If you’re an American with Internet access, you’ve probably done it. You get a headache, a sniffle or a mystery bruise, and instead of seeing your doctor, you consult “Dr. Google.”
According to some studies, more than 80 percent of Americans have used the Internet to “self-diagnose” health issues. UC Merced public health communication Professor Susana Ramirez’s new partnership with an eHealth startup aims to help people get quality information and find out what they do with it once they have it.
Even if some members of a goal-driven group don’t seem to work well with others — even if the whole group is extremely frustrated — the group can still compromise and find new ways to produce a successful outcome.
Bioengineering Professor Changqing Li was recently awarded a four-year, $2.5 million R01 grant from the National Institutes of Health (NIH) to help develop a focused X-ray luminescence tomography (FXLT) scanner that could accelerate cancer research.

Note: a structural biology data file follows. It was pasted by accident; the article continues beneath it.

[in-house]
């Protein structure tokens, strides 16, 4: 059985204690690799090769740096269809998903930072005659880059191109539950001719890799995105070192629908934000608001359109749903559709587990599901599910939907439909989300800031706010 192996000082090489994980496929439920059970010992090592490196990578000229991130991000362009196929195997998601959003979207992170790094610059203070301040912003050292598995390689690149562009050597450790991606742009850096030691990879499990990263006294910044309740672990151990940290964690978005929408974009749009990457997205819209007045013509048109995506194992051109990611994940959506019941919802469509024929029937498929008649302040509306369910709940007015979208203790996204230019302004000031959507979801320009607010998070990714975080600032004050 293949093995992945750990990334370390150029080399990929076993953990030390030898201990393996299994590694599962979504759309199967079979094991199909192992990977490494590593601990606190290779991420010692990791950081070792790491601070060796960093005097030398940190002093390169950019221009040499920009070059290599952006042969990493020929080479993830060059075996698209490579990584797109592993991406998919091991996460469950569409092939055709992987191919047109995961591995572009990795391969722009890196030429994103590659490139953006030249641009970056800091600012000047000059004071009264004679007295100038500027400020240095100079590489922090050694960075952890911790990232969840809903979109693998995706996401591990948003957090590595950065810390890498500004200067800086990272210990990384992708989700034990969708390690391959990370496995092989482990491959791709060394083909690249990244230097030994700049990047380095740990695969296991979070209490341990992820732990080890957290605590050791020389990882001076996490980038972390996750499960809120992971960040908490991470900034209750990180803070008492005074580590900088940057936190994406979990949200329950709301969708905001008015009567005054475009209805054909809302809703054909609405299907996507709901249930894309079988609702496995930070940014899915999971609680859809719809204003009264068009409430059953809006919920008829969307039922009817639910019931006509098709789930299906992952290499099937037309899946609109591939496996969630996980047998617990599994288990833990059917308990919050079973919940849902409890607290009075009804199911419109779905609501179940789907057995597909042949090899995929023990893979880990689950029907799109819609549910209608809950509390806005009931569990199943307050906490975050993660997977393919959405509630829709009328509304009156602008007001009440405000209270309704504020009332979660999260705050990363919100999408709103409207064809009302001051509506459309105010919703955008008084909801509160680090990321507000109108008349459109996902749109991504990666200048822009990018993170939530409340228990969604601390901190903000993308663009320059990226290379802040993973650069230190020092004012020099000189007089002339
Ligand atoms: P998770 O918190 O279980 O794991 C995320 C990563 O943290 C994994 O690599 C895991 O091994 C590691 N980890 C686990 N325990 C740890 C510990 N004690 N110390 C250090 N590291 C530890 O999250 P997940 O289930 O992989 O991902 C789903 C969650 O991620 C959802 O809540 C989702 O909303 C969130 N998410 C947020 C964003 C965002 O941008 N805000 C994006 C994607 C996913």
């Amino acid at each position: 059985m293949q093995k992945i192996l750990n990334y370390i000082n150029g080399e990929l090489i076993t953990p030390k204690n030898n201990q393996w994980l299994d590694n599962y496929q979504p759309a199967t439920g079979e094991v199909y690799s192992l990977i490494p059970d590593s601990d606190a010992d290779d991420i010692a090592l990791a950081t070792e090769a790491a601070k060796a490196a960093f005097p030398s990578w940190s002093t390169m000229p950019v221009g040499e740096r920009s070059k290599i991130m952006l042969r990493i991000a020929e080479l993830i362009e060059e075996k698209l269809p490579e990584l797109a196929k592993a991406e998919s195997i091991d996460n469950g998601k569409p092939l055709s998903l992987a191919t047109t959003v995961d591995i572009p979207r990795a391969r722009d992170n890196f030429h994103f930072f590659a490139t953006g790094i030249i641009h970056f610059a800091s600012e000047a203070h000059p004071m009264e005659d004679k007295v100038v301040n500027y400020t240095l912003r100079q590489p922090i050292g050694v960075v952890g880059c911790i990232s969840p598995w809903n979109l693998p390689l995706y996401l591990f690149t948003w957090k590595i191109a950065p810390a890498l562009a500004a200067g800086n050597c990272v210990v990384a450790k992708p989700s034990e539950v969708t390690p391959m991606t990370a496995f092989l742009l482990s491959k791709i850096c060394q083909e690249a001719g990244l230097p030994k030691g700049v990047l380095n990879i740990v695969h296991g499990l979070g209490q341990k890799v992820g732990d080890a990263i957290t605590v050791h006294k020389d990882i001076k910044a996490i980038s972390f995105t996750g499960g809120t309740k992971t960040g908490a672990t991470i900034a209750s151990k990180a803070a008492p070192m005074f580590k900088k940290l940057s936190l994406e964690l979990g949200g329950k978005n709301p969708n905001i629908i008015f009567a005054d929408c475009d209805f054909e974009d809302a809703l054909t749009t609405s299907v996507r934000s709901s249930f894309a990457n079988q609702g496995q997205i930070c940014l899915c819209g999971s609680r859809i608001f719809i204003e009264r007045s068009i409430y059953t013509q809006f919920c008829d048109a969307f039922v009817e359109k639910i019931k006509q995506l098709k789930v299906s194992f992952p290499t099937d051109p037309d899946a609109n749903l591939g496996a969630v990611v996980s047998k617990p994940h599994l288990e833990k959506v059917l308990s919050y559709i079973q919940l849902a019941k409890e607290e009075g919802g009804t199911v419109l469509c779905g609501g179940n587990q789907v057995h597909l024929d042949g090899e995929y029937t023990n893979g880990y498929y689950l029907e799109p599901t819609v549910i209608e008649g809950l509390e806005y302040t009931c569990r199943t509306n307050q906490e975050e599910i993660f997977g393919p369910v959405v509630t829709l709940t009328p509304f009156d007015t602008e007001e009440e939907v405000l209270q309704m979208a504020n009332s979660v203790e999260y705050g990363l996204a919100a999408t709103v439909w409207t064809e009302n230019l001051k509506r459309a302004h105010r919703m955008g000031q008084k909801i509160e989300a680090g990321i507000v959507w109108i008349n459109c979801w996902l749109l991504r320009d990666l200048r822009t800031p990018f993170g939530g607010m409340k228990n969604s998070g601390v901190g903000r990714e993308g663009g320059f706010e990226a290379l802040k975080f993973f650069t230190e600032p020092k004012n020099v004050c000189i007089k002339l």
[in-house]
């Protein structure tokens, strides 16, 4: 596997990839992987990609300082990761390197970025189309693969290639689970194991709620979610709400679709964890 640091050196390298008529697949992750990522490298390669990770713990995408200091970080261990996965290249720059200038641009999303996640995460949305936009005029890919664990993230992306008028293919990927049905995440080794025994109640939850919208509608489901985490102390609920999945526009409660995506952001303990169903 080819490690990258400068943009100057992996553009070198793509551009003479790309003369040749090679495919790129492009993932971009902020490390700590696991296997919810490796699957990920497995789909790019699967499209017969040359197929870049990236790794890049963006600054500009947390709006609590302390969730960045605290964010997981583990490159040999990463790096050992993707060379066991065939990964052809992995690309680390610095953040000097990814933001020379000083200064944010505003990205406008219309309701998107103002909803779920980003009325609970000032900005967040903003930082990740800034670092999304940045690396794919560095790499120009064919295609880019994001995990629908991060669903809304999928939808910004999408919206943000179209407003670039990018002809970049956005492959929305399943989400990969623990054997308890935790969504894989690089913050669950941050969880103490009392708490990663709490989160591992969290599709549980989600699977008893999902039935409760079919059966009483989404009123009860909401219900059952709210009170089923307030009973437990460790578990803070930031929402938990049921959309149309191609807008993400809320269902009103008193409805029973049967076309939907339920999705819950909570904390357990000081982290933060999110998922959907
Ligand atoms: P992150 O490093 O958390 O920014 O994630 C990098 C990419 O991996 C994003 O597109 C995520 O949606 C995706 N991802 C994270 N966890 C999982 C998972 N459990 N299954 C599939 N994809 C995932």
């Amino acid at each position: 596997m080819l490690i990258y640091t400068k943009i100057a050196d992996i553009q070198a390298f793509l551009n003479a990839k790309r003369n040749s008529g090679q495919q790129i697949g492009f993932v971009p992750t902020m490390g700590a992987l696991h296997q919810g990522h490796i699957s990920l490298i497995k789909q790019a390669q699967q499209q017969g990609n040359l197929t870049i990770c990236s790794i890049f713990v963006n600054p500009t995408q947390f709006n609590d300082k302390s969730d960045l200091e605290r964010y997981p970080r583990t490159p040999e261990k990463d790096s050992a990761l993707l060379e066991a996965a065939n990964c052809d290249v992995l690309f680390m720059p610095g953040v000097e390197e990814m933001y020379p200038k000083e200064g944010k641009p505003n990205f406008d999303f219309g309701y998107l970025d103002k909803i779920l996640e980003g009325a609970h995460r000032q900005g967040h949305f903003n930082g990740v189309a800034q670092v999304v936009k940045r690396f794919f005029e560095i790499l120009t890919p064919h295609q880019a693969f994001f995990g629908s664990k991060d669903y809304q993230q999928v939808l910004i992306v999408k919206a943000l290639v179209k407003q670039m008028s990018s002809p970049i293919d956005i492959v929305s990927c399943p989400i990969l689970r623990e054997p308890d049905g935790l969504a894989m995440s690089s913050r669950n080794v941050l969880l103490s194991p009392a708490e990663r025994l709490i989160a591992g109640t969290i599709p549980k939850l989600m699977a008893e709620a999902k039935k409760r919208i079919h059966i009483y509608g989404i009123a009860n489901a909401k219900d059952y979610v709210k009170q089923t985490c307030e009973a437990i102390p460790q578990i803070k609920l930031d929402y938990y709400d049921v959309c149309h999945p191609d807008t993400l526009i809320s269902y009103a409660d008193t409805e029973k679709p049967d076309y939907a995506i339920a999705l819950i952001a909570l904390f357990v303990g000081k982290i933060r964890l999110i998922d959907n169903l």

The scanner is a first-of-its kind molecular imaging tool that will allow researchers to visualize how disease progresses and monitor the effectiveness of novel drug-delivery systems in live animals — without invasive surgeries or euthanizing the animals.
Every 10 minutes, someone is added to the national organ transplant waiting list, and about once every hour, someone on the list is removed — either because they died while waiting or grew too ill for surgery.
The number of Americans on the waiting list totals more than 114,000 as of this writing, and about 30,000 transplants will be performed this year. In part, that’s because there are not enough organ donors.
Distinguished Professor Jan Wallander heads to New Orleans today (April 12) to attend a conference and receive the 2018 Lifetime Achievement Award for Outstanding Contributions to the Field of Pediatric Medicine and Behavioral Health from the Society of Behavioral Medicine Child and Family Health Special Interest Group.
“It’s a big honor to receive such an award,” he said. “It means your colleagues appreciate your work and feel it matters.”
Topics ranging from ethnobotany, public health and feminism to agriculture, urban growth and social movements are among the highlights of the Mesoamerican Studies Center’s upcoming conference at UC Merced.